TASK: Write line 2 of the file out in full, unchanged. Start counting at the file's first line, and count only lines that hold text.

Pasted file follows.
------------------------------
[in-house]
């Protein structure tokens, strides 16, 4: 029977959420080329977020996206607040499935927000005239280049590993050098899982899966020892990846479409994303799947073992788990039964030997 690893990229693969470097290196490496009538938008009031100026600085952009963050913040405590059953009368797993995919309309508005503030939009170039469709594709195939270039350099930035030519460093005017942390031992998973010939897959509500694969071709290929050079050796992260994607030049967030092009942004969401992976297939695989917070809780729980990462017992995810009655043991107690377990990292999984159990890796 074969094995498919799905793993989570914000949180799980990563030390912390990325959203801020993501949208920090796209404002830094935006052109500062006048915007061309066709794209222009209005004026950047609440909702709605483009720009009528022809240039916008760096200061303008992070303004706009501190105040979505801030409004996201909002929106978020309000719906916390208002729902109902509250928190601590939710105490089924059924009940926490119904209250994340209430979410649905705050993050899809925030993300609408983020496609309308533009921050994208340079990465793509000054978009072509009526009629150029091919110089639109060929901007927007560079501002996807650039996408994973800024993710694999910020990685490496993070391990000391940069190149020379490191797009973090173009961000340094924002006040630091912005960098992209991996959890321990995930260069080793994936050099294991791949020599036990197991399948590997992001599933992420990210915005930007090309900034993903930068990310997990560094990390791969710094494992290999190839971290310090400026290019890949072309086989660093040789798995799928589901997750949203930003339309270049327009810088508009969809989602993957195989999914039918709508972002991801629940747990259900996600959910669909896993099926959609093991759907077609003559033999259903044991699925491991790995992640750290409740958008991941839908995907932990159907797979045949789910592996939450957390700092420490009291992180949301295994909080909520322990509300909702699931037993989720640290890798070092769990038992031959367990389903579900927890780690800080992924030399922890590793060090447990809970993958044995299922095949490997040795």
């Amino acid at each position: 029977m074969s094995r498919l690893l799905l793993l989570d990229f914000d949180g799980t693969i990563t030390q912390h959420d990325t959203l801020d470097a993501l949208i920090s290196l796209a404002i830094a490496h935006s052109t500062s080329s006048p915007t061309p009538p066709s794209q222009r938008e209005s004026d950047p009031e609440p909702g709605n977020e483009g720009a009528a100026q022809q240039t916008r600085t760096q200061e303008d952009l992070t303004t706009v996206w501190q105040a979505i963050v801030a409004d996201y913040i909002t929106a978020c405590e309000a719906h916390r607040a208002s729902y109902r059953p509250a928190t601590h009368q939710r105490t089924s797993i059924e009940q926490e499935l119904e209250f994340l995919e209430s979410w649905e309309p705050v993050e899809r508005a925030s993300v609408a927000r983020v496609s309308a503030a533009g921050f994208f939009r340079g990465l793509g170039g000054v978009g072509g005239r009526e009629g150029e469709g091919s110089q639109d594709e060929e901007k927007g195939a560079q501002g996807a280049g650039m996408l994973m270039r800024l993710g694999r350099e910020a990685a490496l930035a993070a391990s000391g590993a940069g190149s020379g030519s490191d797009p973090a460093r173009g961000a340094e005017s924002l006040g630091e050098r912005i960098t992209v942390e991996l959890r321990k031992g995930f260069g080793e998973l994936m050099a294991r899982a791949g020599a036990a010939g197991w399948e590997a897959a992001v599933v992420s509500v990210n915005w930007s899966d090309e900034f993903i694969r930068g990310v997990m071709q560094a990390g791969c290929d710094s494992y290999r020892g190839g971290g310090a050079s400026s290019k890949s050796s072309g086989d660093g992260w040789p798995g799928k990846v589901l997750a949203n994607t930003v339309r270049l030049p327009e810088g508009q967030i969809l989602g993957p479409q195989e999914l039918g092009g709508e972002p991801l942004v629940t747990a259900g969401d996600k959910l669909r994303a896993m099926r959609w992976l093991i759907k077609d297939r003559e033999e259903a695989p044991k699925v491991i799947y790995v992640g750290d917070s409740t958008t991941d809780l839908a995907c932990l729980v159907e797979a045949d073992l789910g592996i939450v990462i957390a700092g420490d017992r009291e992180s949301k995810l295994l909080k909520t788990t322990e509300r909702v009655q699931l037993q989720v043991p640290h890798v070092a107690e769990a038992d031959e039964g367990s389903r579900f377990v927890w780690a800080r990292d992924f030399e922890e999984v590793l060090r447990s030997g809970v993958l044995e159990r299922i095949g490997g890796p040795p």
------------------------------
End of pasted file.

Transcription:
């Protein structure tokens, strides 16, 4: 029977959420080329977020996206607040499935927000005239280049590993050098899982899966020892990846479409994303799947073992788990039964030997 690893990229693969470097290196490496009538938008009031100026600085952009963050913040405590059953009368797993995919309309508005503030939009170039469709594709195939270039350099930035030519460093005017942390031992998973010939897959509500694969071709290929050079050796992260994607030049967030092009942004969401992976297939695989917070809780729980990462017992995810009655043991107690377990990292999984159990890796 074969094995498919799905793993989570914000949180799980990563030390912390990325959203801020993501949208920090796209404002830094935006052109500062006048915007061309066709794209222009209005004026950047609440909702709605483009720009009528022809240039916008760096200061303008992070303004706009501190105040979505801030409004996201909002929106978020309000719906916390208002729902109902509250928190601590939710105490089924059924009940926490119904209250994340209430979410649905705050993050899809925030993300609408983020496609309308533009921050994208340079990465793509000054978009072509009526009629150029091919110089639109060929901007927007560079501002996807650039996408994973800024993710694999910020990685490496993070391990000391940069190149020379490191797009973090173009961000340094924002006040630091912005960098992209991996959890321990995930260069080793994936050099294991791949020599036990197991399948590997992001599933992420990210915005930007090309900034993903930068990310997990560094990390791969710094494992290999190839971290310090400026290019890949072309086989660093040789798995799928589901997750949203930003339309270049327009810088508009969809989602993957195989999914039918709508972002991801629940747990259900996600959910669909896993099926959609093991759907077609003559033999259903044991699925491991790995992640750290409740958008991941839908995907932990159907797979045949789910592996939450957390700092420490009291992180949301295994909080909520322990509300909702699931037993989720640290890798070092769990038992031959367990389903579900927890780690800080992924030399922890590793060090447990809970993958044995299922095949490997040795």